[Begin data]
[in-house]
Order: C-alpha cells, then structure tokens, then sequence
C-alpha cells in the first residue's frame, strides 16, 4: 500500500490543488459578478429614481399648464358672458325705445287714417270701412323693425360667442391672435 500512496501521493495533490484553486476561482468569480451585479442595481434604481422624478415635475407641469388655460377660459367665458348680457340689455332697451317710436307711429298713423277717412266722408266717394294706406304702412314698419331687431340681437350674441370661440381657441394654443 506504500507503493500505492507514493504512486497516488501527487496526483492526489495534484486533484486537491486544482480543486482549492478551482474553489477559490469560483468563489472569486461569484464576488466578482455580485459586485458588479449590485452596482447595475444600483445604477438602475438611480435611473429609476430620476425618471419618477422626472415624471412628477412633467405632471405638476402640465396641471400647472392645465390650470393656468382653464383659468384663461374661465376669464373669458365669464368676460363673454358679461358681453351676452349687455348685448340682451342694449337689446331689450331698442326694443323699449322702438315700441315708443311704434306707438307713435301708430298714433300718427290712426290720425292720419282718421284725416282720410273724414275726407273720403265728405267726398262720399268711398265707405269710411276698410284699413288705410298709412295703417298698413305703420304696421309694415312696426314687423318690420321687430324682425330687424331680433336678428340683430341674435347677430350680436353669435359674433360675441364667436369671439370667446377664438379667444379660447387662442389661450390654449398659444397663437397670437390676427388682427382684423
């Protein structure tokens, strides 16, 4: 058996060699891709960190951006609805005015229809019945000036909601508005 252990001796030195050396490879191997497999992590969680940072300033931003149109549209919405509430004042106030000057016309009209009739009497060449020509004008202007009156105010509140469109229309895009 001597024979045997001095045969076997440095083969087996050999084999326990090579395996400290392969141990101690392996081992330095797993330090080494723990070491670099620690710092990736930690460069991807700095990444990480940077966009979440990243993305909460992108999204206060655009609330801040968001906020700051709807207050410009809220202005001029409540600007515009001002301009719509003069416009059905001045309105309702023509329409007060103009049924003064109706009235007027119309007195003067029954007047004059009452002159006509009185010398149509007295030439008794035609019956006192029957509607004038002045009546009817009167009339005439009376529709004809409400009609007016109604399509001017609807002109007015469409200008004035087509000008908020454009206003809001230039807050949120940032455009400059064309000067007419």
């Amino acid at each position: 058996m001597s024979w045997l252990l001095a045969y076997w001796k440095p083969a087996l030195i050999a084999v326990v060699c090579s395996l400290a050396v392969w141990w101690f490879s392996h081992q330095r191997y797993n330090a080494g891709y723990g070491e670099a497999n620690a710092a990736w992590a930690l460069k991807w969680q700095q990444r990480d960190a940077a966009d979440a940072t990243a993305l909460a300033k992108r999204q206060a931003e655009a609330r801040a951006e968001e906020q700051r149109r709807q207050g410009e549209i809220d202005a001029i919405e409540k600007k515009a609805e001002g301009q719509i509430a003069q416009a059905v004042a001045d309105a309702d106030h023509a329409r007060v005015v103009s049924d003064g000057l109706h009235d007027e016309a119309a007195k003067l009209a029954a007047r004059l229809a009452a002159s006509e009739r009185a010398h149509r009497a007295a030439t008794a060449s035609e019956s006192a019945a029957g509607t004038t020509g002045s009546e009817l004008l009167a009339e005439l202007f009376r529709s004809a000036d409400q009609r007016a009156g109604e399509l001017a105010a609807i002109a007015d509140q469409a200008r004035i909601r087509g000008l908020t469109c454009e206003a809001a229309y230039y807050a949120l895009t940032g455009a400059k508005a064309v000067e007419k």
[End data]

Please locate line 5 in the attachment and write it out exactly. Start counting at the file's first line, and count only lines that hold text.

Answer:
């Amino acid at each position: 058996m001597s024979w045997l252990l001095a045969y076997w001796k440095p083969a087996l030195i050999a084999v326990v060699c090579s395996l400290a050396v392969w141990w101690f490879s392996h081992q330095r191997y797993n330090a080494g891709y723990g070491e670099a497999n620690a710092a990736w992590a930690l460069k991807w969680q700095q990444r990480d960190a940077a966009d979440a940072t990243a993305l909460a300033k992108r999204q206060a931003e655009a609330r801040a951006e968001e906020q700051r149109r709807q207050g410009e549209i809220d202005a001029i919405e409540k600007k515009a609805e001002g301009q719509i509430a003069q416009a059905v004042a001045d309105a309702d106030h023509a329409r007060v005015v103009s049924d003064g000057l109706h009235d007027e016309a119309a007195k003067l009209a029954a007047r004059l229809a009452a002159s006509e009739r009185a010398h149509r009497a007295a030439t008794a060449s035609e019956s006192a019945a029957g509607t004038t020509g002045s009546e009817l004008l009167a009339e005439l202007f009376r529709s004809a000036d409400q009609r007016a009156g109604e399509l001017a105010a609807i002109a007015d509140q469409a200008r004035i909601r087509g000008l908020t469109c454009e206003a809001a229309y230039y807050a949120l895009t940032g455009a400059k508005a064309v000067e007419k």